Proof Copies for Authors
Updated: Mar 18, 2021
Hi Readers! This week’s blog post is about proof copies and why they’re especially important for indie authors. If you’re not an author, you might be wondering what a proof copy is. According to the Britannica website, a proof copy is used for “proofreading, reading and marking corrections…before publication.” A proof copy is a paperback copy of your novel that you order before publishing to make sure everything is formatted correctly and to proofread your book one last time. The article on the Britannica website traces proofreading back to the early days of printing. The article goes on to say, “In modern practice, proofs are made first from a galley, a long tray holding a column of type, and hence are called galley proofs.” There are many places you can order a proof copy, but it also depends what you’re looking for and which Print on Demand (POD) company you chose.
The first option for ordering a proof is Amazon Kindle Direct Publishing (KDP). Since I self-published with KDP, I have firsthand experience with ordering proofs from the company. Their process is simple; once your book file, cover, book details, and metadata have all been uploaded and accepted, you can order a proof copy directly from your KDP account. Depending on the printing cost of your book, the proof may only cost a few dollars, but you will have to pay for shipping as well.
I ordered 2 proof copies from Amazon KDP. They both arrived in a few days, despite the pandemic. I was happy with the quality of both. My only complaint about KDP’s proof copies is the ugly NOT FOR RESALE watermark across the front and back of the book, as well as not printing the barcode or ISBN on the back of the book. I realize they do this so it is easily identified as a proof copy and no one can mistake it for a published, finalized book; however, it doesn’t look great in pictures when you’re trying to market your book before publication. Other than the watermark, the print quality is great, so it’s worth ordering a proof through KDP.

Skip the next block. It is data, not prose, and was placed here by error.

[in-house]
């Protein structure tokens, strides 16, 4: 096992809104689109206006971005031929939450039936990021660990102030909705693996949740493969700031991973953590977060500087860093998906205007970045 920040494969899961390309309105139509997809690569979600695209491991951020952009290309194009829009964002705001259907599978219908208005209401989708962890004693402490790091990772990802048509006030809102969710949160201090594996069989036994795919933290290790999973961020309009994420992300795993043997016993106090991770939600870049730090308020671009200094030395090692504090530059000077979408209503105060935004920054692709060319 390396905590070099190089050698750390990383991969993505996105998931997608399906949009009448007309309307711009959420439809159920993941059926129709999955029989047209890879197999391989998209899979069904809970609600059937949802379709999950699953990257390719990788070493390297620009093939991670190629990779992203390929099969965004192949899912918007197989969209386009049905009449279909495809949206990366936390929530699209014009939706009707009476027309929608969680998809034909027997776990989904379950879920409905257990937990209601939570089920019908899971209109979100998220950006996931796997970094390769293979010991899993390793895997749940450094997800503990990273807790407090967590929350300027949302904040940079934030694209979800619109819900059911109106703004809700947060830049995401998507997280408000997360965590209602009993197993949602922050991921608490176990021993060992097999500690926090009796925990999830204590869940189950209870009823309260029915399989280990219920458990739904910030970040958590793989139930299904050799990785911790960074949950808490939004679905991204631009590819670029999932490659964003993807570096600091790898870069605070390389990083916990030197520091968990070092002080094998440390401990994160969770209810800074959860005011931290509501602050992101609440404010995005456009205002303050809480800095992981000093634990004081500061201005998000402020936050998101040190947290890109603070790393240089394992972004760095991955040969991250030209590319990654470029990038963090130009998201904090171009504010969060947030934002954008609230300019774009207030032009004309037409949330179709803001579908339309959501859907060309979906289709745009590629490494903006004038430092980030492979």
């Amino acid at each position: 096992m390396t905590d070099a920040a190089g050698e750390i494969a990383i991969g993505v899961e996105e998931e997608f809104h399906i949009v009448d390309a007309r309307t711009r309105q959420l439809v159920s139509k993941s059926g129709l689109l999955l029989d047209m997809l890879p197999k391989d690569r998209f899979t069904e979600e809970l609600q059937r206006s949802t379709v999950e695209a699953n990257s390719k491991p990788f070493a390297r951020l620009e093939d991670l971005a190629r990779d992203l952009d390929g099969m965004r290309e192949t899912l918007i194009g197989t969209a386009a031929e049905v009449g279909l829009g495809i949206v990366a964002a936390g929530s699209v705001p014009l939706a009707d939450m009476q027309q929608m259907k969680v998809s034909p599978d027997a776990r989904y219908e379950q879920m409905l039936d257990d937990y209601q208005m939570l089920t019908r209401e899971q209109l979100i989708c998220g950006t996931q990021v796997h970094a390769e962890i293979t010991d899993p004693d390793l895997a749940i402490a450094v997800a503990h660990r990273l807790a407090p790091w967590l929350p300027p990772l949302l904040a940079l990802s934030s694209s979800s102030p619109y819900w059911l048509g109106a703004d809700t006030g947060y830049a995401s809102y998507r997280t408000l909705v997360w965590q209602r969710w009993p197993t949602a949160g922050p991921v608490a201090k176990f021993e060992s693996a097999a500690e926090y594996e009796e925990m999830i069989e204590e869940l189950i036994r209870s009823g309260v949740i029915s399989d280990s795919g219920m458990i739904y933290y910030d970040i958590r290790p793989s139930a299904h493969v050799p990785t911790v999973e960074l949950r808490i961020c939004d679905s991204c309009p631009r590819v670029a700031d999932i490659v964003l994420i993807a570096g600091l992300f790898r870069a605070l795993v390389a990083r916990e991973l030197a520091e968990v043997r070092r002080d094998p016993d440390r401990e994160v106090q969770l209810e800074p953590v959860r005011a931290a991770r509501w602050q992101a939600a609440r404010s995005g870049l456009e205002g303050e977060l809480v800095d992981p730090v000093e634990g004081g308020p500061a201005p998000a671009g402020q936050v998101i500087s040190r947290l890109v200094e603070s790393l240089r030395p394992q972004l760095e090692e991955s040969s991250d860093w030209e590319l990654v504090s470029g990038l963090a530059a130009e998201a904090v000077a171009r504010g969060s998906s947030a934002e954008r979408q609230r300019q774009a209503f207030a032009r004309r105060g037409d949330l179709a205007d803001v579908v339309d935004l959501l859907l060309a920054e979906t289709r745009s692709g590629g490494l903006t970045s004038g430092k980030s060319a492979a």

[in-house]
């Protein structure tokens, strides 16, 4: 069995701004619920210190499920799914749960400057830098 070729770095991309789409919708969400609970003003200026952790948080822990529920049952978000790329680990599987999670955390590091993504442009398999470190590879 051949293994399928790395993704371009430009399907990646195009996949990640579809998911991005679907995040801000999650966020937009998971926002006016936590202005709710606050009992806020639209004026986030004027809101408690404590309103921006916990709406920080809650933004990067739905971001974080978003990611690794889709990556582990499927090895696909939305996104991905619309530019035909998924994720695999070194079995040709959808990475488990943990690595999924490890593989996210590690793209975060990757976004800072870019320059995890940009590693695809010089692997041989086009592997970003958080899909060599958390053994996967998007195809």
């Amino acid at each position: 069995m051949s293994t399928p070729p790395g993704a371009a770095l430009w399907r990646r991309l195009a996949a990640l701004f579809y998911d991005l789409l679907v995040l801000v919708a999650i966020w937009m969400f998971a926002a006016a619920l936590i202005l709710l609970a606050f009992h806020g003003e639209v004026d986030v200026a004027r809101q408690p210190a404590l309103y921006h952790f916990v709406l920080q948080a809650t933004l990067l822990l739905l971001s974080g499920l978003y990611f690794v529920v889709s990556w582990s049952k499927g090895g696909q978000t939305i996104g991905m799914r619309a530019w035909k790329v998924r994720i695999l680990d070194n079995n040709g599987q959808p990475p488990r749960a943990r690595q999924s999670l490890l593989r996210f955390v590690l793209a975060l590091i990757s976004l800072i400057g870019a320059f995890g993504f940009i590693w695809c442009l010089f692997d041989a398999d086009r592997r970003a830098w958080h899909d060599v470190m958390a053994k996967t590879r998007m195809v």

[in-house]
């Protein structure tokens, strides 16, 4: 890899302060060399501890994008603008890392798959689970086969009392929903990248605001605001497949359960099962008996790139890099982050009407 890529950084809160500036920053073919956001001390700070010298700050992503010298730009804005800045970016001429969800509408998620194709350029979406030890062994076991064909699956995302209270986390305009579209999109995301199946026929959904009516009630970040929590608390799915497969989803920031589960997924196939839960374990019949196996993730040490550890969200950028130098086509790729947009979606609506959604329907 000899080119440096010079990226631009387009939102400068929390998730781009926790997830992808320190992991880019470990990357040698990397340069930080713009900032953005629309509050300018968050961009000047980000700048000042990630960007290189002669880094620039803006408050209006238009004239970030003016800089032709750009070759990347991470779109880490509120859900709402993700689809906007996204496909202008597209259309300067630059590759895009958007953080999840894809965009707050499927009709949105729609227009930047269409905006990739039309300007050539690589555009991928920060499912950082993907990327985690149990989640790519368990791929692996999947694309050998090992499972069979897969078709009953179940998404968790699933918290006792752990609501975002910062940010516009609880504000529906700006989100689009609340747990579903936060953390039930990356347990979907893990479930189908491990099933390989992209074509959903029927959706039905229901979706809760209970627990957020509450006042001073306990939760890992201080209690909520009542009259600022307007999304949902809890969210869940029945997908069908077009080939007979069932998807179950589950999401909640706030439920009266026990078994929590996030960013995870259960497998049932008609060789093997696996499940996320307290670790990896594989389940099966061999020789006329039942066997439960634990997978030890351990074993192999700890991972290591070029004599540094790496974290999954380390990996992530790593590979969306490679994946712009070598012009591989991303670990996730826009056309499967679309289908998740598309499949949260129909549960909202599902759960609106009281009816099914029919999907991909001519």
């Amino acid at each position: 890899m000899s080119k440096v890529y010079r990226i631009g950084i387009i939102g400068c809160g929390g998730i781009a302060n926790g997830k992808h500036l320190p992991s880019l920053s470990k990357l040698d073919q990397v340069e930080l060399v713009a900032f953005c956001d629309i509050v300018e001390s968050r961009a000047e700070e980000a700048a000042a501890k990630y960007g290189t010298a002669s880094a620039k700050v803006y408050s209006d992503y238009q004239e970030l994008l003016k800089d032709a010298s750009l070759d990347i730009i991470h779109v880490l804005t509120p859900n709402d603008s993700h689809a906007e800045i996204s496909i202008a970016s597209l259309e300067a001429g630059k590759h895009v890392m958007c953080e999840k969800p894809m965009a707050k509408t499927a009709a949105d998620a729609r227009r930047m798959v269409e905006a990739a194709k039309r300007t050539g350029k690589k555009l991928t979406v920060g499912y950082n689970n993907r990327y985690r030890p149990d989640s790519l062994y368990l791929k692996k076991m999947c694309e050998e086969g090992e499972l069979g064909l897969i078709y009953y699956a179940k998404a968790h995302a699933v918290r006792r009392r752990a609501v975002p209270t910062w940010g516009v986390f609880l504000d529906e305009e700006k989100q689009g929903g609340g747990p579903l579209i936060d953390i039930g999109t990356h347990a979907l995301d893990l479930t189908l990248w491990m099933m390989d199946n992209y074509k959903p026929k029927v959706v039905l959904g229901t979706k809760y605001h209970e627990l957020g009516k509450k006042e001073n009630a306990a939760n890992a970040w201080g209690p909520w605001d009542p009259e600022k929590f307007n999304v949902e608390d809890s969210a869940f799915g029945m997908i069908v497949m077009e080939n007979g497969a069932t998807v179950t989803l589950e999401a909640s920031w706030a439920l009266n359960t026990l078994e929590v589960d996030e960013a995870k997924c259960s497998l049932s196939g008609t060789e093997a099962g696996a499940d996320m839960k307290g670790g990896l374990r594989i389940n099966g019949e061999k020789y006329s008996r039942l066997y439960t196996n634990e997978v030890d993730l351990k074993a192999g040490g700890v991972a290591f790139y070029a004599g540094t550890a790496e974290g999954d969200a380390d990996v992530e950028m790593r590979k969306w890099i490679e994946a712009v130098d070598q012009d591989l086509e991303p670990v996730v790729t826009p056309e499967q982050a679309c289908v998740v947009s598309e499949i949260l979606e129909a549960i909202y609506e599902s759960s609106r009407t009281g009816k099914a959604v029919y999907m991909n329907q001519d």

Another option for ordering a proof is IngramSpark. Since I also self-published with IngramSpark, I have experience with their process as well. To order a proof copy via IngramSpark, you will need to upload the book file, paperback wrap for the cover, book details, and metadata. Similar to KDP, after the files are approved, you can order a proof. The proof was a few dollars more through IngramSpark and they charge a “handling” fee, as well as a shipping fee.
I ordered one proof copy from IngramSpark. Although I chose the slowest, cheapest shipping speed, their estimated shipping time in June was 22 business days for this option. I ordered my proof copy over 2 months before my publication date of August 10th but didn’t receive it until the afternoon of my book’s publication date. This was 7.5 weeks after I had placed the order. At this point, it was too late for me to make any changes since the book was already published, but thankfully no changes were necessary.
The print quality, color, page thickness, etc., were all comparable to KDP, but the extremely delayed shipping times will make me rethink ordering proofs from IngramSpark in the future. The best part of ordering a proof from IngramSpark is that they don’t place any type of watermark on the cover of the book, so it looks just like a published, final copy of your book would look.
Since you may still be wondering why you would want to order a proof copy, let alone multiple copies, I’ll explain why in my next blog post here.
If you're looking for an editor or proofreader to help you with your book, I offer editing services. More information can be found here.
Comment below if you have ordered a proof from any other POD companies or if you had any differences in your experiences ordering proofs!
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